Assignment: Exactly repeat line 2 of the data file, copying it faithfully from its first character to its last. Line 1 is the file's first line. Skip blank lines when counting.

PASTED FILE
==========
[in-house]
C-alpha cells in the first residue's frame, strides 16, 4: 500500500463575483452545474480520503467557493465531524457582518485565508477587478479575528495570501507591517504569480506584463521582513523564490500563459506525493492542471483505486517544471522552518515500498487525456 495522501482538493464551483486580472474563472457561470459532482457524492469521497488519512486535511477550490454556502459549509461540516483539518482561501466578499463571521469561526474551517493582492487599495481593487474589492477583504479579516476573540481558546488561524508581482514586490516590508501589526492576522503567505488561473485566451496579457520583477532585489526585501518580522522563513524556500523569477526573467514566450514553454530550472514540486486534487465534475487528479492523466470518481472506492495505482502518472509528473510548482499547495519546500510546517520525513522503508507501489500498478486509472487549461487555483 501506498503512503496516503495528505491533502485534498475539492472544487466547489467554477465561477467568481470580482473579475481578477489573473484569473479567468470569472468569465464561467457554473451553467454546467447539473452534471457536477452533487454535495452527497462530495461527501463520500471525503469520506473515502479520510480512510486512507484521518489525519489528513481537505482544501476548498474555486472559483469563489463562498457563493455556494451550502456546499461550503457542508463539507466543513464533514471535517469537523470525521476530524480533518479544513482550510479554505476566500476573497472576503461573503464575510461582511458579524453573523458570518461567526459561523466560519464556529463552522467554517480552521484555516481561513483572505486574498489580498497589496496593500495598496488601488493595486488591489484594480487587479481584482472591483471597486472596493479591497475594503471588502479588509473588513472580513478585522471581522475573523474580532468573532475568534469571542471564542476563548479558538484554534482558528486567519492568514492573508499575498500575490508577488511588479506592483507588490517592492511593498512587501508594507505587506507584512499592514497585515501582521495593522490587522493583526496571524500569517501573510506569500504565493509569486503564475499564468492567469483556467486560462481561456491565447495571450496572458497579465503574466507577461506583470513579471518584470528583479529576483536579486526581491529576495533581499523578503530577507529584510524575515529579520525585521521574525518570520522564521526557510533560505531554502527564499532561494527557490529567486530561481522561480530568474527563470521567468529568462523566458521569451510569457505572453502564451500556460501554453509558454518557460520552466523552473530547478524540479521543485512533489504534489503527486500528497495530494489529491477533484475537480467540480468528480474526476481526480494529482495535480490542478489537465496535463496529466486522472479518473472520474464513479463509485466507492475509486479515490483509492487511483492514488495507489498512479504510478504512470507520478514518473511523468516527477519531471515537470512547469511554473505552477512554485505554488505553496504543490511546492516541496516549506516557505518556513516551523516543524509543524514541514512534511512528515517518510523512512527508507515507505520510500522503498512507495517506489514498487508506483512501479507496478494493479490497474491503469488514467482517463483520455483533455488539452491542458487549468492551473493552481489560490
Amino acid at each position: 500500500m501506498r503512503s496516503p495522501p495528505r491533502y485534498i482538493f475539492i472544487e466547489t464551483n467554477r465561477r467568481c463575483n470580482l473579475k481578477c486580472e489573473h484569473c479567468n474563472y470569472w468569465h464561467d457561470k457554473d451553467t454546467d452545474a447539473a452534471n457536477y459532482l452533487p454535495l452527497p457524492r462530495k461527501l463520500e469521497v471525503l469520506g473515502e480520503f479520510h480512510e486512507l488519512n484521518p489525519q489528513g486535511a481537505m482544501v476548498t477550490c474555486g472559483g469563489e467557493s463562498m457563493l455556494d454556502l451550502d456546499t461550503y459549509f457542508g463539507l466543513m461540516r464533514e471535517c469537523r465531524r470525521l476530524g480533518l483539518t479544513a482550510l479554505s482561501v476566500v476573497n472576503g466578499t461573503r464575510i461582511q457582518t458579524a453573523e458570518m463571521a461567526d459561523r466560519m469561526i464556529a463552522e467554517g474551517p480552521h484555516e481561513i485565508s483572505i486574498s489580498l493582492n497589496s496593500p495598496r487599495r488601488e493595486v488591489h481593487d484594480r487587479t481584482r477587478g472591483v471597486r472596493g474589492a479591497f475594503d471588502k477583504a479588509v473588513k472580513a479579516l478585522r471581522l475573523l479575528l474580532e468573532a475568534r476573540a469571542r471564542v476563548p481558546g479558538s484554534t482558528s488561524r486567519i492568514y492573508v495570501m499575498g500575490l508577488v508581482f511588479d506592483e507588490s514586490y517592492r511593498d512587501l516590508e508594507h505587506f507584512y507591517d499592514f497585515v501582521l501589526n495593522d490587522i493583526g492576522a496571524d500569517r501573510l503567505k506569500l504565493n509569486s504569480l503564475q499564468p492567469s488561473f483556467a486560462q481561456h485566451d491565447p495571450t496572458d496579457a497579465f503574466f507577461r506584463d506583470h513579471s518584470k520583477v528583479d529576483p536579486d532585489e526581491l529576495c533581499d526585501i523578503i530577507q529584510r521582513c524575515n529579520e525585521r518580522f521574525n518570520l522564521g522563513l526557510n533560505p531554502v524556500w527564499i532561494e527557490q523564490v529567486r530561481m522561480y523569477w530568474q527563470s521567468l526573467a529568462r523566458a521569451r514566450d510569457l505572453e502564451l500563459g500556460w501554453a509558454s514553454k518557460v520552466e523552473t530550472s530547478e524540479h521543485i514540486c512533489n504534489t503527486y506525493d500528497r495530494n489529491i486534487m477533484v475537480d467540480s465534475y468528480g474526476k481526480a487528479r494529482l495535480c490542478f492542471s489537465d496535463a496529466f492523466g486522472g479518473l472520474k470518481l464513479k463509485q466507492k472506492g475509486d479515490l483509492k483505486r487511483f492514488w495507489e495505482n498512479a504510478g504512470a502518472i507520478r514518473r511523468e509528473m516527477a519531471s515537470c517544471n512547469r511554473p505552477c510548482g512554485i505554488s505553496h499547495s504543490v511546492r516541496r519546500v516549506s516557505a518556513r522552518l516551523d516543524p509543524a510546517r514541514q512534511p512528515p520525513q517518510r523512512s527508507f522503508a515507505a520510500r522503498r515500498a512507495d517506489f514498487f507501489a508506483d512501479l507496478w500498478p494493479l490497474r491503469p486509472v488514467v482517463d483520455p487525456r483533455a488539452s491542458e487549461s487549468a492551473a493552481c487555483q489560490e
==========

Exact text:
C-alpha cells in the first residue's frame, strides 16, 4: 500500500463575483452545474480520503467557493465531524457582518485565508477587478479575528495570501507591517504569480506584463521582513523564490500563459506525493492542471483505486517544471522552518515500498487525456 495522501482538493464551483486580472474563472457561470459532482457524492469521497488519512486535511477550490454556502459549509461540516483539518482561501466578499463571521469561526474551517493582492487599495481593487474589492477583504479579516476573540481558546488561524508581482514586490516590508501589526492576522503567505488561473485566451496579457520583477532585489526585501518580522522563513524556500523569477526573467514566450514553454530550472514540486486534487465534475487528479492523466470518481472506492495505482502518472509528473510548482499547495519546500510546517520525513522503508507501489500498478486509472487549461487555483 501506498503512503496516503495528505491533502485534498475539492472544487466547489467554477465561477467568481470580482473579475481578477489573473484569473479567468470569472468569465464561467457554473451553467454546467447539473452534471457536477452533487454535495452527497462530495461527501463520500471525503469520506473515502479520510480512510486512507484521518489525519489528513481537505482544501476548498474555486472559483469563489463562498457563493455556494451550502456546499461550503457542508463539507466543513464533514471535517469537523470525521476530524480533518479544513482550510479554505476566500476573497472576503461573503464575510461582511458579524453573523458570518461567526459561523466560519464556529463552522467554517480552521484555516481561513483572505486574498489580498497589496496593500495598496488601488493595486488591489484594480487587479481584482472591483471597486472596493479591497475594503471588502479588509473588513472580513478585522471581522475573523474580532468573532475568534469571542471564542476563548479558538484554534482558528486567519492568514492573508499575498500575490508577488511588479506592483507588490517592492511593498512587501508594507505587506507584512499592514497585515501582521495593522490587522493583526496571524500569517501573510506569500504565493509569486503564475499564468492567469483556467486560462481561456491565447495571450496572458497579465503574466507577461506583470513579471518584470528583479529576483536579486526581491529576495533581499523578503530577507529584510524575515529579520525585521521574525518570520522564521526557510533560505531554502527564499532561494527557490529567486530561481522561480530568474527563470521567468529568462523566458521569451510569457505572453502564451500556460501554453509558454518557460520552466523552473530547478524540479521543485512533489504534489503527486500528497495530494489529491477533484475537480467540480468528480474526476481526480494529482495535480490542478489537465496535463496529466486522472479518473472520474464513479463509485466507492475509486479515490483509492487511483492514488495507489498512479504510478504512470507520478514518473511523468516527477519531471515537470512547469511554473505552477512554485505554488505553496504543490511546492516541496516549506516557505518556513516551523516543524509543524514541514512534511512528515517518510523512512527508507515507505520510500522503498512507495517506489514498487508506483512501479507496478494493479490497474491503469488514467482517463483520455483533455488539452491542458487549468492551473493552481489560490